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Julie is a junior studying Geophysics and Public Policy at the University of Chicago.

Though climate change is a global problem, the impacts are felt on the local scale; it follows that the solutions must come at the local level. Surprisingly, many cities and municipalities are implementing climate mitigation (or climate action) policies and programs. However, they face many procedural and institutional barriers to their efforts. Krause (2011) propounds that a common institutional obstacle local governments face is lack of expertise or data necessary to formulate comprehensive climate action plans, conduct greenhouse gas emissions inventories, or monitor and evaluate progress toward their goals. To this end, thirteen in-depth case studies were done of successful model practices ("best practices") of climate programs carried out by various cities, counties, and organizations in Colorado, and one outside Colorado. Research was conducted by going to each city or program's website; reading annual written reports, documents, and community guides; corresponding with the respective program managers, administrators, and city officials; and following up with phone interviews with these individuals. The information gathered was then compiled into a series of reports containing, for a climate action plan, a narrative description of the plan; an overview of the plan elements (targets or goals); implementation strategies and any indicators of success to date; and the adoption or approval process, as well as community engagement efforts and marketing or messaging strategies. For other types of programs (energy efficiency, renewable energy, transportation and land use), the report featured a more detailed description of the program components (including target audience and implementation mechanisms) and more detailed indicators of success (such as GHG emissions reductions and cost-effectiveness in the form of quantitative data, if available).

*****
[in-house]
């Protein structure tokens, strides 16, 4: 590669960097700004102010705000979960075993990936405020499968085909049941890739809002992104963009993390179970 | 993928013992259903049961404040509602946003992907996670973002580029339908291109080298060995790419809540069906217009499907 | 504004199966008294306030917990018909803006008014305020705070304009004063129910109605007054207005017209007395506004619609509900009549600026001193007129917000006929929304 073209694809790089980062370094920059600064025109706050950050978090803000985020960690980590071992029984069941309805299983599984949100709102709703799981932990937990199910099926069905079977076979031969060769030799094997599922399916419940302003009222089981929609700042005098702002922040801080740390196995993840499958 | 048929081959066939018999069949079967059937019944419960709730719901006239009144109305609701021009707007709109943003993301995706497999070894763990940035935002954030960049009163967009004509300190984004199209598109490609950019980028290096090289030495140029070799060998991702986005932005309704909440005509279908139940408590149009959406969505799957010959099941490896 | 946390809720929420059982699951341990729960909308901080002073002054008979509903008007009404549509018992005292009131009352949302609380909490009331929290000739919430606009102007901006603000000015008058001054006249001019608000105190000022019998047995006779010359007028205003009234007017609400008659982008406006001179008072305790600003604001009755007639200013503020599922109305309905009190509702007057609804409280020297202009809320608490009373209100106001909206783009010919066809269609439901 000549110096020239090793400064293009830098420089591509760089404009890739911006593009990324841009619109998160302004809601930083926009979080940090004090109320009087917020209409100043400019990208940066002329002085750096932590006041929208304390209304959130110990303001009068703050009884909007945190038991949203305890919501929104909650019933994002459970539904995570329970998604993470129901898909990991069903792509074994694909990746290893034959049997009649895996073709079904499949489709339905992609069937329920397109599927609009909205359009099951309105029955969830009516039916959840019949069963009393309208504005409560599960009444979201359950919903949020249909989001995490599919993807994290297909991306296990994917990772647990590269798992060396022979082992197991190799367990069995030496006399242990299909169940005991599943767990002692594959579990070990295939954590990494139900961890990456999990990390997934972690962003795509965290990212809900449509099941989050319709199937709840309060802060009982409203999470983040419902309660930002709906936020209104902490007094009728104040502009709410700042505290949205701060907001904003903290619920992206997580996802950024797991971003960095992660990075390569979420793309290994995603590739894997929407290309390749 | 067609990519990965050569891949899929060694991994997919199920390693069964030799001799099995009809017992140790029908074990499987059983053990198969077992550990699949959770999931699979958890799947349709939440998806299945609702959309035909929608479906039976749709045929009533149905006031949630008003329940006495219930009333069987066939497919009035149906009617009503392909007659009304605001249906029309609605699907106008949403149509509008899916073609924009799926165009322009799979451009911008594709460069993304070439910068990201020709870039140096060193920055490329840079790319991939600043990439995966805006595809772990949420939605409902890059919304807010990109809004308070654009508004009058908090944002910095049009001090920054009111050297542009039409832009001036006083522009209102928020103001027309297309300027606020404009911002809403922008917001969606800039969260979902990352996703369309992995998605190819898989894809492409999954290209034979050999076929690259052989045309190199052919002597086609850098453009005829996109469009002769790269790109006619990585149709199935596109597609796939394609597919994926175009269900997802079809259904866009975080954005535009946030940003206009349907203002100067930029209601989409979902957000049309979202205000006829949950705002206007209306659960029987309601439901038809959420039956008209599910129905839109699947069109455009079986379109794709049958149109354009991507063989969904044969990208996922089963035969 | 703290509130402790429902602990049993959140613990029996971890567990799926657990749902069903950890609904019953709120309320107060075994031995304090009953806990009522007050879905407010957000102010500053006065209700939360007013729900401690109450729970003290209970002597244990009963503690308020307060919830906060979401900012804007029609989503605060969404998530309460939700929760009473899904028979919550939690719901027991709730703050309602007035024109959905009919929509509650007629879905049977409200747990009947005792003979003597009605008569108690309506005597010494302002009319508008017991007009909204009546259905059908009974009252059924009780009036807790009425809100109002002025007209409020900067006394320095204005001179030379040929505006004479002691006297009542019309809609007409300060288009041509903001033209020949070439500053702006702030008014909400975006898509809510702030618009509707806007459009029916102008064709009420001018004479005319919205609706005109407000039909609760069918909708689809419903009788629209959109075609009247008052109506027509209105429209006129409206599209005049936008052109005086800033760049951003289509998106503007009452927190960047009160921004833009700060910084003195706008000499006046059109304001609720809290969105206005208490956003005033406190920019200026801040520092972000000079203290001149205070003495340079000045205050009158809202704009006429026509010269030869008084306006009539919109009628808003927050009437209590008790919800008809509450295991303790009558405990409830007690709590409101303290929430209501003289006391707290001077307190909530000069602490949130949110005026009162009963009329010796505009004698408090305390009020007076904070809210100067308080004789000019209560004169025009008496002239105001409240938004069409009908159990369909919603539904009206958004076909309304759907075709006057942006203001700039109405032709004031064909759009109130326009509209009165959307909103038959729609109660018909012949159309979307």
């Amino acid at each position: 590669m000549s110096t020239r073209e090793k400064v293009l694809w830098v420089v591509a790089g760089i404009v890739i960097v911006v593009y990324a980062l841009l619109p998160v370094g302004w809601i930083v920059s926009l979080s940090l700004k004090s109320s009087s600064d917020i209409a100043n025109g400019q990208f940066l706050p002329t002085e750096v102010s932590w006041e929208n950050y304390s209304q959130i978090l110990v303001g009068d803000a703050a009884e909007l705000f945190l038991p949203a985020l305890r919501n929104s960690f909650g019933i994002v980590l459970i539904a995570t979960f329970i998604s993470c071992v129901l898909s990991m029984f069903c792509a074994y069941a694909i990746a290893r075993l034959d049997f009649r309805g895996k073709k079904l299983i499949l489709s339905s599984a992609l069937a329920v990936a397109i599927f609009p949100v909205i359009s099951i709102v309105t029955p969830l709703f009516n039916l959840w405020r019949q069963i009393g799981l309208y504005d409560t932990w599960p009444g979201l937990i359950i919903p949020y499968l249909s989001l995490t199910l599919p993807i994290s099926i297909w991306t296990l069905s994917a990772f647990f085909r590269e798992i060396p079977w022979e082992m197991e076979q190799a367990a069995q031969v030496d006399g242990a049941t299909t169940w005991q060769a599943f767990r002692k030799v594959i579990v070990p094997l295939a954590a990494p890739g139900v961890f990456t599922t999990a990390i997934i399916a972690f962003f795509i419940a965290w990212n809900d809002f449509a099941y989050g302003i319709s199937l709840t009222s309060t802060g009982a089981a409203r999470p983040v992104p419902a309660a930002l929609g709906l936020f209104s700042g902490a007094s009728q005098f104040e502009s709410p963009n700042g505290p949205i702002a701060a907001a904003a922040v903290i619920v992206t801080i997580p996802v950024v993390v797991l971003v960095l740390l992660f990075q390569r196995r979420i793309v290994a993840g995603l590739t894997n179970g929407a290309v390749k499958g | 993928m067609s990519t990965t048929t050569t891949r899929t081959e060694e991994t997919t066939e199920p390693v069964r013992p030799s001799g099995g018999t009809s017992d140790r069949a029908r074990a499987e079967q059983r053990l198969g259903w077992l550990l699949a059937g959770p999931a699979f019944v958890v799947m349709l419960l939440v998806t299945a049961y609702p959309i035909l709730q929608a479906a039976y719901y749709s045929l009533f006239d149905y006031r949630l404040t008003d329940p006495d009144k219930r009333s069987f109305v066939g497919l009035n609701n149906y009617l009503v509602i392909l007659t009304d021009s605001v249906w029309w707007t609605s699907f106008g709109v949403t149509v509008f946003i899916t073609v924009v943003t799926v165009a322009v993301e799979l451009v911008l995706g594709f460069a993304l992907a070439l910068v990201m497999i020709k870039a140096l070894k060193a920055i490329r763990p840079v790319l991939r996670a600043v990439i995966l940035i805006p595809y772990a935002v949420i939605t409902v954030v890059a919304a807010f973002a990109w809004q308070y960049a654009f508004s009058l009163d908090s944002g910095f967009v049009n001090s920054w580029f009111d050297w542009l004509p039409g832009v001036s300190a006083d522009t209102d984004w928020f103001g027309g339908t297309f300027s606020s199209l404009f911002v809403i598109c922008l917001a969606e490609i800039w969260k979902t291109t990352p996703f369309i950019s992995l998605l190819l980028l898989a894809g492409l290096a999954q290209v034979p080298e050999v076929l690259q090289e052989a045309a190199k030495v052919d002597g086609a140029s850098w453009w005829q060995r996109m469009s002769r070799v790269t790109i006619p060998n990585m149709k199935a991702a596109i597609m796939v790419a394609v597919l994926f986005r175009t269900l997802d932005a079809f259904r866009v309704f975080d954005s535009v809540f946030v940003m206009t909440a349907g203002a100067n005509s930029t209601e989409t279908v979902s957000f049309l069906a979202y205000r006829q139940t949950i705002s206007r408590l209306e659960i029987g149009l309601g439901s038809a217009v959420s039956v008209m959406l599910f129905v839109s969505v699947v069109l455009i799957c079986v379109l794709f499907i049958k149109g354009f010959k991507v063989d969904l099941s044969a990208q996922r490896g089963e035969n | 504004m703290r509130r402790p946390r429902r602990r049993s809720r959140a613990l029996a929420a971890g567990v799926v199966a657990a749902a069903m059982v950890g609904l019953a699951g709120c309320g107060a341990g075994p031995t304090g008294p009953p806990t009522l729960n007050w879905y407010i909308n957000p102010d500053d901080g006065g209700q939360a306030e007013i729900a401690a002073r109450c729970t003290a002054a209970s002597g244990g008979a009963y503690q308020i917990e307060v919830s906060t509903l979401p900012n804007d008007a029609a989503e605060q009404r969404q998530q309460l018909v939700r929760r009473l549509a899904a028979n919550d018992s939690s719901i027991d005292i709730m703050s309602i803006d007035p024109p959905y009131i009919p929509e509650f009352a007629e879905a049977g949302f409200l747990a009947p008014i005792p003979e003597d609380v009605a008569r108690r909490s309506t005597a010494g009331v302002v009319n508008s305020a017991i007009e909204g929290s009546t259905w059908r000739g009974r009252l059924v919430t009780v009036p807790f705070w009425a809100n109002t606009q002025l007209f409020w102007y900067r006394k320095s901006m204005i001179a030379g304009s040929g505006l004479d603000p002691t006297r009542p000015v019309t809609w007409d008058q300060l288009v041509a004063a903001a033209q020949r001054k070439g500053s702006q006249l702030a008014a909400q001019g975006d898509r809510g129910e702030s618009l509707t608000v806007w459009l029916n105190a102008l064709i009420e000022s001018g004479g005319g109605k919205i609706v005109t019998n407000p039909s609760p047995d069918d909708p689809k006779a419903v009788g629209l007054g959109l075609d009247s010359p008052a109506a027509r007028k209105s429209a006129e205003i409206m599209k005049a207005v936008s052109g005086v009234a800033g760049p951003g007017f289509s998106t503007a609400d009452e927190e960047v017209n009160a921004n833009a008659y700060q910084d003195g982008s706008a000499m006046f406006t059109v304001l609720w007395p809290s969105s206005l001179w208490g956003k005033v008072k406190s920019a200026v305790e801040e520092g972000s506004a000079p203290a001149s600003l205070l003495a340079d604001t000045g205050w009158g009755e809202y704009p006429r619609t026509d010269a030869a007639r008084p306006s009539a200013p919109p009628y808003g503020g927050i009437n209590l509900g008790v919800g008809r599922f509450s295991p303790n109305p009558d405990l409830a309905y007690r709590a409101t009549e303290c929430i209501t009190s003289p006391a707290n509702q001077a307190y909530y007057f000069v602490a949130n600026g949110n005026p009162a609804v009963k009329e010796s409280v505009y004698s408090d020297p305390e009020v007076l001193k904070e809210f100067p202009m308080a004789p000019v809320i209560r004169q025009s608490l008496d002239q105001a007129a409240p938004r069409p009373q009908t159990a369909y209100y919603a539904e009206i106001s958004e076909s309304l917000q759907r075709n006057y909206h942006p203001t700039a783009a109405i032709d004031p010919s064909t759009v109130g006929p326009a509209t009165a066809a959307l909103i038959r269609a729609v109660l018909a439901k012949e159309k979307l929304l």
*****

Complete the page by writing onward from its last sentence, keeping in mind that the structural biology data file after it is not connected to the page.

Between the thirteen case studies, there were a wide variety of approaches to implementing local climate action programs, ranging from commercial, apolitical and economically motivated to environmentally oriented and government-regulated. Furthermore, this benchmarking exercise affirmed the conventional wisdom summarized by Pitt (2010), that peer pressure (the presence of neighboring jurisdictions with climate initiatives), the level of community engagement and enthusiasm, and most importantly staff members dedicated to the area of climate planning have a significant effect on climate mitigation policy adoption.

Julie's summer research poster, Approaches to local climate action in Colorado, may be found here (1MB).

Besides climate policy, Julie's other research interests include solar variability, air quality, climate dynamics/climate theory, physical oceanography and the carbon cycle. She enjoys yoga, reading, hiking and movies.

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